How to Prepare for the Greater Depression?

Great depression cooking

charlie avatar“I believe we live in a great country – a country great enough to help a man when he’s in trouble.” – Russell Crowe in Cinderella Man

Last week I posted on how to invest in volatile times and the markets this week have people even more nervous as the market has lost more than 10% in the past month. With people thinking they might be headed for a double-dip recession or even worse the “greater depression”. With how things have played out over the past 10 years I can’t help but think of the movie – Cinderella Man. The guy was once a prized fighter and had everything. A nice house. Healthy kids. Nice car and clothes. Most importantly food on the table for his wife and kids. Here is a small clip from the movie to give you a point of reference if you haven’t seen the movie.

In the roaring 20’s people went from living with plenty of bread lines and unemployment of 25% in just a few years. I can’t help but wonder if we are going to go through a greater depression. Like many in the 1920’s, people didn’t see a great depression coming and if they had you know they would have been prepared. Here are a few tips on how to prepare if we go through another Great Depression.

  • Unemployment – in 1928 people thought that there would always be a steady stream of income and employment. Not many people thought our country could see 15 million people unemployed a few years later. Tip: Create a cushion of at least 3 months cash in a money market account – minimum. If you live in an area that has only one or two major employers then save at least 6 months cash because a recession or depression will hit these areas harder.
  • Food shortages – today many people have only enough food for surviving a week. Who would have thought that there would be bread lines and that we’d go through a “dust bowl” in the 1930’s. Hardly any of us have ever seen a food shortage and it’s been forever since we’ve gone through a major drought. Tip: Buy in bulk and large quantities when products are on sale. Store food in hand made storage closets and freeze products that can last one month to twelve months. This will help you save money and not be forced to buy food when it’s at a price peak.

  • Start a garden – related to food shortages, people during the depression had huge gardens. In the above video, my grandpa said he had over an acre plot of land just for gardening. People relied heavily on their gardens for providing their family year round food. Not only that, but they were heavily into canning their garden produce and really worked hard on preserving food.
  • Diversify your skillsets – during the depression people were searching for any kind of work to put food on the table for their wife and kids. Often times they’d be forced to do jobs they had never done before and many people would be forced out if they couldn’t do the job. Tip: Learn new skills and diversify your knowledge. Find skills that are needed in times of plenty and in desperate times. This could include basic skills like lawn care, carpentry, masonry, painting, trucking, digging, or hard physical labor. (As simple the last suggestion is many people today have desk jobs and haven’t ever done physical labor. Be prepared.)
  • Be a supportive spousemy grandparents who have 69 years of marriage under their belts are the greatest example to me of always sticking behind your spouse. I’m sure by going through the depression together that it only made them stick together more and rely on each other. Tip: Stick behind your spouse in the good times and bad. Working as a team will make survival easier if you’re working together. What husband doesn’t want to hear their spouse say, “I’m always behind you.” – Renee Zellweger in Cinderella Man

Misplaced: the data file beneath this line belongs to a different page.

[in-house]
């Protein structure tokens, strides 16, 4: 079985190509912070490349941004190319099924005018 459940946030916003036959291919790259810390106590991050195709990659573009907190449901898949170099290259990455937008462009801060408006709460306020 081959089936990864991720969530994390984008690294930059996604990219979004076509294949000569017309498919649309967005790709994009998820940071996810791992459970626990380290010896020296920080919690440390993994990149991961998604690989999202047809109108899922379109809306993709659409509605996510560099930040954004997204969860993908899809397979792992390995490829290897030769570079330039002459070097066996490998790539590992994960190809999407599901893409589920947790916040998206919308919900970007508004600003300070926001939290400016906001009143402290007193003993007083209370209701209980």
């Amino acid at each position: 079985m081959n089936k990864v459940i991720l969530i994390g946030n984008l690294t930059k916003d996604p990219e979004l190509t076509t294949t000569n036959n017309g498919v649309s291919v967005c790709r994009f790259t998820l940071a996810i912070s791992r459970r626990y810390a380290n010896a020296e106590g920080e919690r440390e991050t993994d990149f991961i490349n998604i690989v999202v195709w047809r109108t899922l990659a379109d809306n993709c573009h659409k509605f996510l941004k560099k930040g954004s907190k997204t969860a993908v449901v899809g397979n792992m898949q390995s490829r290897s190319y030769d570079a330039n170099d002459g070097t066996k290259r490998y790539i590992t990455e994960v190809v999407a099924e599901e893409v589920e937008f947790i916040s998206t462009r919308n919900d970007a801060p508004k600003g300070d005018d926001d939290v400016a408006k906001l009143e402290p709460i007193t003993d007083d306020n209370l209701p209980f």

• Payoff debt – the optimistic times we live in have a lot of people thinking that there won't ever be another downturn. With interest rates now at about 3.75% for a 30-year mortgage and the stock market at an all-time high, consider shoring up your debts. This will help you not be as stretched for when hard times come. In addition, when the stock market tanks and interest rates rise, then you'll be able to purchase more stock shares at a lower price and your ability to buy a house will increase.
  • Diversify assets that are working for you – consider how you can be less reliant on your sole source of income. Even as I write about my passive income streams, my primary income source still makes up 90% of my overall income. During the depression, people were expecting their primary job to be there. Once the floor went out from under the economy, then it had everyone scrambling for jobs! As a result, then employers were able to pay really low wages because there was 25% unemployment. Do you know what percentage of income your primary job makes up of your family's income? Consider Airbnb'ing your house. What about creating an eBook on some subject you are an expert in?
  • Don't be reliant on banks – my grandparents talked frequently about how they would hide money throughout the house. They never knew if their bank might get caught in a bank run, and wouldn't have enough money to pay their bills or buy food. Check out my article from 2014 on money hiding spots from the Great Depression that my grandparents gave me.

We sure do live in a great country where we have lots of opportunities and blessing and so much to be thankful for. Hope these tips help remember the past so we don’t repeat it in the future.

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  1. Excellent points. Food production is something in particular that I think we’re very removed from. It’s not until you see empty supermarket shelves that the panic sets in. I remember we were stationed abroad when my Dad was in the Army and there were food rations. I’ve never seen a grocery store so empty!